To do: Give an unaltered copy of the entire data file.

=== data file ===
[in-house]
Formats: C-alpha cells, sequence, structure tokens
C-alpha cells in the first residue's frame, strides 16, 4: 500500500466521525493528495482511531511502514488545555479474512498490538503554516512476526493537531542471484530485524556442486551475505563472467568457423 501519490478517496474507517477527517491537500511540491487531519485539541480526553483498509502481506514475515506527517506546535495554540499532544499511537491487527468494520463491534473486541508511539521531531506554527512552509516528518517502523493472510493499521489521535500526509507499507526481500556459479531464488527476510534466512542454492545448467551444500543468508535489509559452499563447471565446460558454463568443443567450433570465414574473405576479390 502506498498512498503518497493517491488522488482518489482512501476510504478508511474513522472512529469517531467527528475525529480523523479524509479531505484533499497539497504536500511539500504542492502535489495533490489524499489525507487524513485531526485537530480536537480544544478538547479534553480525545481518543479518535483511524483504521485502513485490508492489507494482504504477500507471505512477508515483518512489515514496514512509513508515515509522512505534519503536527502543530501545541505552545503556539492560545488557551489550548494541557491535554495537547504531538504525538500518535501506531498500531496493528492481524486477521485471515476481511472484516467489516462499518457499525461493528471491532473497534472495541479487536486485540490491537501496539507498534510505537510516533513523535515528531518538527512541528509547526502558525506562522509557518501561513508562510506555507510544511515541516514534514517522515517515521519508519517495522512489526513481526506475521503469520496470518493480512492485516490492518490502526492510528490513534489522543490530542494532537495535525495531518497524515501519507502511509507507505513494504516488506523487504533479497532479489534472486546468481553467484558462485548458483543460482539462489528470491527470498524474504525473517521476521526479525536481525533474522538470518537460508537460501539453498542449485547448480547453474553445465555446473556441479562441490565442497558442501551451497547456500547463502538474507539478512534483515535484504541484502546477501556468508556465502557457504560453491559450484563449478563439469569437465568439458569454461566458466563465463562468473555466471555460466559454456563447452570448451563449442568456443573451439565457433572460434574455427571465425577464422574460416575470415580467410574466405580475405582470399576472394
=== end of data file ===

[in-house]
Formats: C-alpha cells, sequence, structure tokens
C-alpha cells in the first residue's frame, strides 16, 4: 500500500466521525493528495482511531511502514488545555479474512498490538503554516512476526493537531542471484530485524556442486551475505563472467568457423 501519490478517496474507517477527517491537500511540491487531519485539541480526553483498509502481506514475515506527517506546535495554540499532544499511537491487527468494520463491534473486541508511539521531531506554527512552509516528518517502523493472510493499521489521535500526509507499507526481500556459479531464488527476510534466512542454492545448467551444500543468508535489509559452499563447471565446460558454463568443443567450433570465414574473405576479390 502506498498512498503518497493517491488522488482518489482512501476510504478508511474513522472512529469517531467527528475525529480523523479524509479531505484533499497539497504536500511539500504542492502535489495533490489524499489525507487524513485531526485537530480536537480544544478538547479534553480525545481518543479518535483511524483504521485502513485490508492489507494482504504477500507471505512477508515483518512489515514496514512509513508515515509522512505534519503536527502543530501545541505552545503556539492560545488557551489550548494541557491535554495537547504531538504525538500518535501506531498500531496493528492481524486477521485471515476481511472484516467489516462499518457499525461493528471491532473497534472495541479487536486485540490491537501496539507498534510505537510516533513523535515528531518538527512541528509547526502558525506562522509557518501561513508562510506555507510544511515541516514534514517522515517515521519508519517495522512489526513481526506475521503469520496470518493480512492485516490492518490502526492510528490513534489522543490530542494532537495535525495531518497524515501519507502511509507507505513494504516488506523487504533479497532479489534472486546468481553467484558462485548458483543460482539462489528470491527470498524474504525473517521476521526479525536481525533474522538470518537460508537460501539453498542449485547448480547453474553445465555446473556441479562441490565442497558442501551451497547456500547463502538474507539478512534483515535484504541484502546477501556468508556465502557457504560453491559450484563449478563439469569437465568439458569454461566458466563465463562468473555466471555460466559454456563447452570448451563449442568456443573451439565457433572460434574455427571465425577464422574460416575470415580467410574466405580475405582470399576472394